Having a pacemaker or implanted cardiac defibrillator (ICD) doesn't automatically qualify you for Social Security disability, especially if the device is controlling your symptoms well. Social Security will assess your condition and limitations in the same way as anyone else with a heart condition (except that the agency will wait for your condition to stabilize for at least three months after your pacemaker is installed to make a decision).
Social Security approves disability benefits for those whose activities are so limited by their condition that there is no job they can safely do. Social Security has two ways of assessing whether a disability applicant can work: determining if the applicant's symptoms and limitations meet the requirements of a disability listing in Social Security's Blue Book and measuring the applicant's limitations against the requirements of various jobs to see if there is work the applicant can do.
If you don't have active symptoms after having the pacemaker or defibrillator implanted, you aren't likely to meet a disability listing. But if your doctor has limited you to light or sedentary work, and you are 50 years old or older, you have a chance of getting an approval under the grid rules, which we'll discuss below.
The two main listings that would apply to someone with a pacemaker or implanted cardiac defibrillator are for arrhythmias and chronic heart failure.
Arrhythmias. If you have arrhythmias (irregular heartbeats) that aren't controlled by your pacemaker or defibrillator, you can check to see if you meet listing for recurrent arrhythmias. If you still have a slow or irregular heartbeat after implantation, and you have experienced three episodes of fainting or near fainting with altered consciousness in the past year, you should meet the requirements of the arrhythmias listing.
Heart failure. If you have congestive heart failure (diastolic or systolic), you could qualify under Social Security's listing for chronic heart failure. If, after implantation of a pacemaker, you still symptoms such weakness, shortness of breath, fatigue, and/or dizziness, you may qualify for benefits under this listing. To show that these symptoms are still severe enough to interfere with your ability to work, you need to prove one of the following:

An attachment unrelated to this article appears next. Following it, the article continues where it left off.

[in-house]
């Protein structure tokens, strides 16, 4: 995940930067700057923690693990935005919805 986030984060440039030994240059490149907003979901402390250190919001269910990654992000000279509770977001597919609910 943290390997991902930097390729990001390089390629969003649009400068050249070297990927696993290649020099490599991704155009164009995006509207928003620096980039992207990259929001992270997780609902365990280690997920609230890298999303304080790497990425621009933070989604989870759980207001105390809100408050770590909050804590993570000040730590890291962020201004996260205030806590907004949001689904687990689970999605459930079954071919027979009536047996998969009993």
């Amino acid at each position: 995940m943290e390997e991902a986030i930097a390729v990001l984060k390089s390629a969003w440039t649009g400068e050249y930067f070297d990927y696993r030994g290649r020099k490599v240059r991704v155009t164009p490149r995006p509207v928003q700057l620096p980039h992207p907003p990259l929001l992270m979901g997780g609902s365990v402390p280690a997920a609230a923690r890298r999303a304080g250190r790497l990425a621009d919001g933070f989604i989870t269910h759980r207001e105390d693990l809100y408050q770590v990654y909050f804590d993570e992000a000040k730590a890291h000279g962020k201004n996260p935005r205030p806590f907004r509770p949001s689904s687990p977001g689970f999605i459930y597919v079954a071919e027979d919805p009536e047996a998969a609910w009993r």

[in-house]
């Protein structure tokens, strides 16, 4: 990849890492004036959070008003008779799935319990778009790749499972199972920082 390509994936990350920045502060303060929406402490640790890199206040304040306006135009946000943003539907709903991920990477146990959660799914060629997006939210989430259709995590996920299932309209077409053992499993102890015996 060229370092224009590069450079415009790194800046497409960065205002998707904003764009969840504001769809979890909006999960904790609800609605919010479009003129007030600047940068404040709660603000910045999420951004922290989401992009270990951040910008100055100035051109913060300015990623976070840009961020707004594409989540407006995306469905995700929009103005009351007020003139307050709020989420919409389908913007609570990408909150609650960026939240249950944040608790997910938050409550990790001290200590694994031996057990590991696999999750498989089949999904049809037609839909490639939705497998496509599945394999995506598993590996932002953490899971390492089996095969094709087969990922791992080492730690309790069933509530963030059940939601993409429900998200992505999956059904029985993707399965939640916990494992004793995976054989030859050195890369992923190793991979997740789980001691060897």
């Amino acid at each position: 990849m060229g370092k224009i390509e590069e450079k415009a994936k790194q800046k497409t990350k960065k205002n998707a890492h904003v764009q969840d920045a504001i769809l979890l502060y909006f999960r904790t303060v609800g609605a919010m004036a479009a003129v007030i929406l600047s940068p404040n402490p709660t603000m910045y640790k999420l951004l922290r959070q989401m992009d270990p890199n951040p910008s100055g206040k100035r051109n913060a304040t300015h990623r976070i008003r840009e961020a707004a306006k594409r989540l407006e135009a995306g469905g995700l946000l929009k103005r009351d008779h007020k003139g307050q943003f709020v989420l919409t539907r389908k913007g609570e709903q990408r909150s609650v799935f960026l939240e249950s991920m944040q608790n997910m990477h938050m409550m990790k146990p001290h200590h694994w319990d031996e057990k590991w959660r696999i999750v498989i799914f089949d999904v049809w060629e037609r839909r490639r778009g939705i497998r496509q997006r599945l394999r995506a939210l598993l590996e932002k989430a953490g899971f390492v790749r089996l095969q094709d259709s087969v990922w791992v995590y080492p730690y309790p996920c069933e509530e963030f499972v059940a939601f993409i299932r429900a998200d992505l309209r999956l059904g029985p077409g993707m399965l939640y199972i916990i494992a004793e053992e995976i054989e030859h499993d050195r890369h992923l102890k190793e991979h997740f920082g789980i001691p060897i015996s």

These listings are not easy to meet, so most people with pacemakers or ICDs who qualify for disability benefits qualify because of their limitations.
If you can prove to Social Security that you can no longer work any type of full-time job due to your doctor's restrictions or self-reported limitations, you have a good chance of getting disability benefits. For example, if you experience such severe fatigue during the day that you must take breaks to lie down and rest, and Social Security believes this to be true, the agency would agree you are disabled.
But if your limitations aren't so extreme, Social Security may say there are jobs you can do that aren't that physically demanding. For instance, if your doctor has restricted you from working on hazardous equipment, or from walking or standing more than four hours per day, the number of jobs you are able to do is limited, but there are plenty of sit-down jobs you could do. If your past work was sedentary, you won't be found disabled.
If your past work did require a good amount of standing and walking, and you can no longer do it, you may be able to get disability under the "grid rules" if you're over 50 or 55. The grid rules lay out certain scenarios in which you must be found disabled. For instance, a 55-year-old who is limited to sedentary work (can't stand or walk for more than two hours per day) will be found disabled if he or she has a history of either unskilled work or work that didn't teach skills that can be used in sedentary work. See our section on the disability grid rules for more information.
Ask your cardiologist to fill out a residual functional capacity (RFC) form saying what you are not able or allowed to do (such as not being able to stand for more than one hour per day or not being able to lift more than 20 pounds). Social Security is required to rely on your doctor's opinion when it is backed up by objective evidence and consistent with the rest of the evidence in your file.
If you have an ICD, be sure to include information in your disability file about how often the ICD shocks you, whether these shocks are painful, how the shocks affect your ability to carry out your daily activities, and whether the shocks cause you psychological distress. Even if the ICD prevents you from experiencing cardiac symptoms, frequent shocks in response to benign arrhythmias or electrical malfunction may lower your RFC so much that there are no jobs you can do.
Consider hiring a disability lawyer to help prove that your limitations are too great for you to sustain any type of full-time work. Disability lawyers are not allowed to charge you if you don't win, and are limited to a small percentage of your disability backpay (up to $6,000) if you do win.